2 eggs, beaten whole

1 tsp baking soda

1 tsp hot water

2 1/4 c. flour

1 tsp salt

1 c. chopped nuts

2 bars (7 oz each) Nestlé semi-sweet chocolate cut into pea-size pieces

1 tsp vanilla

Cream the butter and add the brown sugar, sugar, and eggs. Dissolve the baking soda in the hot water and add to the mixture. Sift the flour and salt together and add to the batter. Add the chopped nuts, chocolate, and vanilla. Drop half teaspoons on a greased cookie sheet. Bake 10-12 minutes at 375°. Makes 100 cookies.

Thanks again to Addie at Sugar Addie’s.

 

Ruth Wakefield’s Toll House Tried and True Recipes

Ruth Wakefield’s Toll House Tried and True Recipes is a fairly recent addition to my vintage cookbook collection. I have the 1941 edition.  I used an included menu as this month’s First Monday Menu. After researching a bit, I thought the cookbook and its author deserved its own post.

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Ruth Graves Wakefield (1903-1977) was an American chef, educator, and author. She began her career in 1924 at Brockton High School as a home economics teacher. She lectured about food and was a hospital dietitian. She also had experience as a customer service director for a utility company. In 1930, she and her husband purchased the Toll House Inn in Whitman, Massachusetts. It was a historic location where travelers had once paid a toll, rested, changed horses, and had a meal before getting on their way. The Wakefields purchased the Inn and opened a restaurant there. She used family recipes and created new ones that became very popular. She invented chocolate chip cookies around 1938 and they became a popular staple.

Her chocolate chips were actually cut up pieces of Nestlé semi-sweet bars. She was deliberately trying to create a new kind of cookie for her customers. In 1930, she wrote the above-mentioned cookbook and began including her chocolate chip cookie recipe in the 1938 edition. Of course, I really want to try this recipe. I’m a big fan of chocolate chip cookies and would love to use the very first recipe. The recipe is called the “Toll House Chocolate Crunch Cookie” in the cookbook.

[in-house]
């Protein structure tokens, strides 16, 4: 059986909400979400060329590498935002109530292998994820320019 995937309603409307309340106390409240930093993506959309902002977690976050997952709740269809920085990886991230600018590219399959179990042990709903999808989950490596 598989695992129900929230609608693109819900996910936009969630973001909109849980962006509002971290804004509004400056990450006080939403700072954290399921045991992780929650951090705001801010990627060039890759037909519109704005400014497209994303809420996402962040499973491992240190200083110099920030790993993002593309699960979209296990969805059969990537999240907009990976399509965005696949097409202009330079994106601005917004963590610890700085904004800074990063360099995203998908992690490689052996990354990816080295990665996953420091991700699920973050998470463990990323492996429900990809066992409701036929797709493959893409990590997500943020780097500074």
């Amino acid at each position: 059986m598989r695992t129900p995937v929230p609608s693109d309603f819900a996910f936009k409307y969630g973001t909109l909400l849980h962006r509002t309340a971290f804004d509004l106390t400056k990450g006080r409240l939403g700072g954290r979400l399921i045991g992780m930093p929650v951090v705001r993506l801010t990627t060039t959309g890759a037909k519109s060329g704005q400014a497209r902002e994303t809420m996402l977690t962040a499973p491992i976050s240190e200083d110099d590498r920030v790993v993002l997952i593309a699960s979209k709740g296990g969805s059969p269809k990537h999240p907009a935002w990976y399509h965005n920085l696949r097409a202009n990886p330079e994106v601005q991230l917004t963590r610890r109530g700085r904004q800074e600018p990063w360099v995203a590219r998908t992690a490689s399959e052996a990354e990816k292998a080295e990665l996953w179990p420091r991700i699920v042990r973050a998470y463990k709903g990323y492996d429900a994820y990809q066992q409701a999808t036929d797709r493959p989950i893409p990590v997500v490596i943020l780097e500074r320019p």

The cookie recipe was featured in the Boston Herald and in a radio program hosted by “Betty Crocker”.

Another fun link to this era is that the spread of the cookies began when WWII soldiers from Massachusetts would get care packages with Mrs. Wakefield’s cookies and would share them with their fellow soldiers. This resulted in nationwide requests for cookies and spread the word about the chocolately cookies coming out of the Toll House Inn.

Since the recipe called for Nestlé bars, Nestlé saw their chocolate bar sales go up. In 1939, Ruth Wakefield and Nestlé came to an agreement that they would print the cookie recipe on the chocolate wrappers. She let them use the Toll House name and recipe in exchange for one dollar and a lifetime supply of chocolate. Nestlé soon began making chips made just for cookies. I have some bars of Nestlé semi-sweet chocolate and the recipe is no longer printed on the wrapper. I’ll have to check to see if it is on the semi-sweet chip packaging.

I have the 1941 version of the cookbook. The book includes meal planning tips in addition to suggested menus for different occasions. There are instructions for canning and entertaining tips. Other sections helped the home front housewife with her laundry problems and gave first aid instructions. There is also advice on maintaining the kitchen and its appliances, as well as directions on proper table setting and service. I love that there are so many topics addressed in the book and I think it gives us a nice glimpse into the home front housewife’s daily life or at least some of the expectations of what it meant to be an ideal housewife in the early 1940s.

Many of the recipes in the book do not have an ingredient list followed by instructions for making the recipe. You have to read the recipe carefully to make sure you know the ingredients and the correct amount of each. I have found that to be frustrating because it’s very easy to miss something. A few times, there is just an ingredient listed and no amount. When I use these recipes on my blog, I’ll do my best to come up with ingredient lists for you to follow.

I do love this cookbook. Watch for the original Toll House cookie recipe taste test in a day or so. I also have other cookbooks that I will showcase in the coming weeks. They are more like household manuals than cookbooks, and I find that a wonderful way to look into the past.